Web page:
DOL Issues New Opinion Letters Regarding Application of FMLA and FLSA

On March 14, 2019, the DOL issued three opinion letters. In the first letter, the DOL found that an employer may not delay designation of qualifying leave under the Family and Medical Leave Act (FMLA) or designate more than 12 weeks of an employee’s leave as FMLA leave. This position directly contradicts the U.S. Court of Appeals for the Ninth Circuit’s 2014 decision in Escriba v. Foster Poultry Farms, Inc., 743 F.3d 1236, that employees may elect to first take paid vacation time off consistent with their employer’s policies, delaying the available 12 weeks of unpaid leave under the FMLA for future use. The opinion letter notes that, under the FMLA, once employers have enough information to determine that leave is for an FMLA-qualifying reason, they must provide notice of the designation of FMLA leave within five days. If an employee with accrued paid leave chooses to take it at the beginning of his or her leave, then the employee’s paid vacation leave will run concurrently with their FMLA leave. However, as highlighted in the opinion letter, nothing in the FMLA prevents employers from adopting leave policies that are more generous than those required under federal law.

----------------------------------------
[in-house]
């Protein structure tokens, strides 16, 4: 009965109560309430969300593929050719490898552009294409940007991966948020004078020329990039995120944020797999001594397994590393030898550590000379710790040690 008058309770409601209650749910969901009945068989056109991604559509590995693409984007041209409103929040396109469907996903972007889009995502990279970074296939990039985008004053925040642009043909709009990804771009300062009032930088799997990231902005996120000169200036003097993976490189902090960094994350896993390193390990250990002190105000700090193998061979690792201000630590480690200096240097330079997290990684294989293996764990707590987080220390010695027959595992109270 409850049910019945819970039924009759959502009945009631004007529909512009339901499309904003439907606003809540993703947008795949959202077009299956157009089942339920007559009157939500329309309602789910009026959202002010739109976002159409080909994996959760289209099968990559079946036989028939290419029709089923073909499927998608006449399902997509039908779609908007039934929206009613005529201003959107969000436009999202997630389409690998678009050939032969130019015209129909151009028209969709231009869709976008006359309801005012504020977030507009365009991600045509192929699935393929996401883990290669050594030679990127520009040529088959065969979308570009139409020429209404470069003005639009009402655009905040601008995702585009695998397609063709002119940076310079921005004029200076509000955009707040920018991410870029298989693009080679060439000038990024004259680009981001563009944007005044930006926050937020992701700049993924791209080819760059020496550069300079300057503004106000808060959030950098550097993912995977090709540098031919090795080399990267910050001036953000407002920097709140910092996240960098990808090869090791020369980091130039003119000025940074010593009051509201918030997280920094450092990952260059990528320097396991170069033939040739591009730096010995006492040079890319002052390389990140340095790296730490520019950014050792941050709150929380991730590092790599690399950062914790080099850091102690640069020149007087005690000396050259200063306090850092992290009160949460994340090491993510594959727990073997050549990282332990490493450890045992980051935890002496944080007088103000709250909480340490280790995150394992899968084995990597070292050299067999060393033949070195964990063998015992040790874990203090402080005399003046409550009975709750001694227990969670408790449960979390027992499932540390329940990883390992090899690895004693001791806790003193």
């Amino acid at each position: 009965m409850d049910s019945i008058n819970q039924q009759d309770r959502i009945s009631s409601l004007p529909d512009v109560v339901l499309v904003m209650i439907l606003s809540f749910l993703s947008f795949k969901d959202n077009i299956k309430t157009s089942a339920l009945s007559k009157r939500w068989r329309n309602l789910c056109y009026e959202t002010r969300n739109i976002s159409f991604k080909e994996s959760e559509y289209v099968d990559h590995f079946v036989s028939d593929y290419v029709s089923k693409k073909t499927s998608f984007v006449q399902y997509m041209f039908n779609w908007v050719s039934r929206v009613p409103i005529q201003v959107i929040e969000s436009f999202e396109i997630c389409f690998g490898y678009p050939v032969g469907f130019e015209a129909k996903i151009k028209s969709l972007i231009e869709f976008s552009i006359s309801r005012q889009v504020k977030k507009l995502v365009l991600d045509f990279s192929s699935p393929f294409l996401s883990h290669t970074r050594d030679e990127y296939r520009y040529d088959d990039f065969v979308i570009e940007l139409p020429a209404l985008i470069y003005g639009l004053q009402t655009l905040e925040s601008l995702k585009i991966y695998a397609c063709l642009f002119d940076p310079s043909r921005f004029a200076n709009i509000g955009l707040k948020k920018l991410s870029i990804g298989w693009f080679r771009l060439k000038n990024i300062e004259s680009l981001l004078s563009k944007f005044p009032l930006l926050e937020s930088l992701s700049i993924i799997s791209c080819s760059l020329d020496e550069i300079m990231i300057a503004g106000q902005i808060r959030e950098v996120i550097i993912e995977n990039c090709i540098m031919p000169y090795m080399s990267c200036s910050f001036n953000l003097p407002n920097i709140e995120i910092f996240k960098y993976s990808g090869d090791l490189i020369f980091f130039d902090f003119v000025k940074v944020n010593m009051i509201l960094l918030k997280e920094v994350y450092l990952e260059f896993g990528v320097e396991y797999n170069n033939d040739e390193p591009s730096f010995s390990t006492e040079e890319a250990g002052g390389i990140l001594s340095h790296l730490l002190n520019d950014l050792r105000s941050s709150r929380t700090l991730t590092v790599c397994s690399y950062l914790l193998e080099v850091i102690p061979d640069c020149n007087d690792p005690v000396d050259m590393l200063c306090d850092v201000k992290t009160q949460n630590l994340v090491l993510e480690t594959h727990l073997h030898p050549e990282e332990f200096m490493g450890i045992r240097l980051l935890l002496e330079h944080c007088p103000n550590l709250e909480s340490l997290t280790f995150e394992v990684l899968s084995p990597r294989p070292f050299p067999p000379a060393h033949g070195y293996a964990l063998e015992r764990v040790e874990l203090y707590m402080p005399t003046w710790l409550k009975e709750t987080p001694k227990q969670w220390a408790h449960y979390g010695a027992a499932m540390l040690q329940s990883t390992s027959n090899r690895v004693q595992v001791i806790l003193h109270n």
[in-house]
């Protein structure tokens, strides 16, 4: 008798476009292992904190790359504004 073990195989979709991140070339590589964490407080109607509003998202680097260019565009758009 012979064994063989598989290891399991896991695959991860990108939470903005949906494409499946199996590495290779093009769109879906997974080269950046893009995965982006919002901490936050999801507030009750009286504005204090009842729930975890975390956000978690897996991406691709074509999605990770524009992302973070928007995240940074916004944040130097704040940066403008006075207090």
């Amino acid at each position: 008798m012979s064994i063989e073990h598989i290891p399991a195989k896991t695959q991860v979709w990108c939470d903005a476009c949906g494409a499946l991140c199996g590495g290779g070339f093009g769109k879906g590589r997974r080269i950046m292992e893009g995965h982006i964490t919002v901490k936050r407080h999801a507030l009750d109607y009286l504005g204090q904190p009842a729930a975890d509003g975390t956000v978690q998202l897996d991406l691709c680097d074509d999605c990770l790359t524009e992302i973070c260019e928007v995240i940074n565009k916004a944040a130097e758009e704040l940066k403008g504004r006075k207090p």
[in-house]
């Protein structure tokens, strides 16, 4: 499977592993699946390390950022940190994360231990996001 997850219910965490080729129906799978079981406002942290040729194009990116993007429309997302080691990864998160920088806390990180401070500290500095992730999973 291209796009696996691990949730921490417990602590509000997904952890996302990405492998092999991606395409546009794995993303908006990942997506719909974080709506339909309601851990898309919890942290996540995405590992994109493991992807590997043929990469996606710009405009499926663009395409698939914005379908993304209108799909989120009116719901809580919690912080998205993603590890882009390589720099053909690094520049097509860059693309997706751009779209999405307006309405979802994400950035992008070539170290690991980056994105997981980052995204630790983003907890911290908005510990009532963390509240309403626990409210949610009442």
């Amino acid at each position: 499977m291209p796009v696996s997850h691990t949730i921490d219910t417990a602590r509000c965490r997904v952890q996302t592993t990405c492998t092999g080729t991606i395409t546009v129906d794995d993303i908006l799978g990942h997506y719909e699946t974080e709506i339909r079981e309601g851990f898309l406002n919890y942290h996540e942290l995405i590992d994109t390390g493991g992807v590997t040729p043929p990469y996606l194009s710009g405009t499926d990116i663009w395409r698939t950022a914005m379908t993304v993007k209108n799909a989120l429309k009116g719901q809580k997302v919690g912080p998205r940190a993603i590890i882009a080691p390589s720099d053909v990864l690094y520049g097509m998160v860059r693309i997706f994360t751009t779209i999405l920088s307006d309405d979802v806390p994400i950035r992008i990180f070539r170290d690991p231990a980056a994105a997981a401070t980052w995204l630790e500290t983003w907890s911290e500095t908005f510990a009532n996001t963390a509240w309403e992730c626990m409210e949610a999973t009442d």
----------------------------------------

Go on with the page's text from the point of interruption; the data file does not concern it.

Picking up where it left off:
In the second opinion letter, the DOL clarified that, although New York wage laws expressly exempt residential janitors from state minimum wage and overtime requirements, the FLSA does not. Therefore, employers of nonexempt residential janitors must comply with the FLSA’s minimum wage and overtime requirements. Employers may, however, reach an agreement with such janitors about which hours on the premises will constitute actual working hours. Employers would be well-advised to reduce agreements to writing.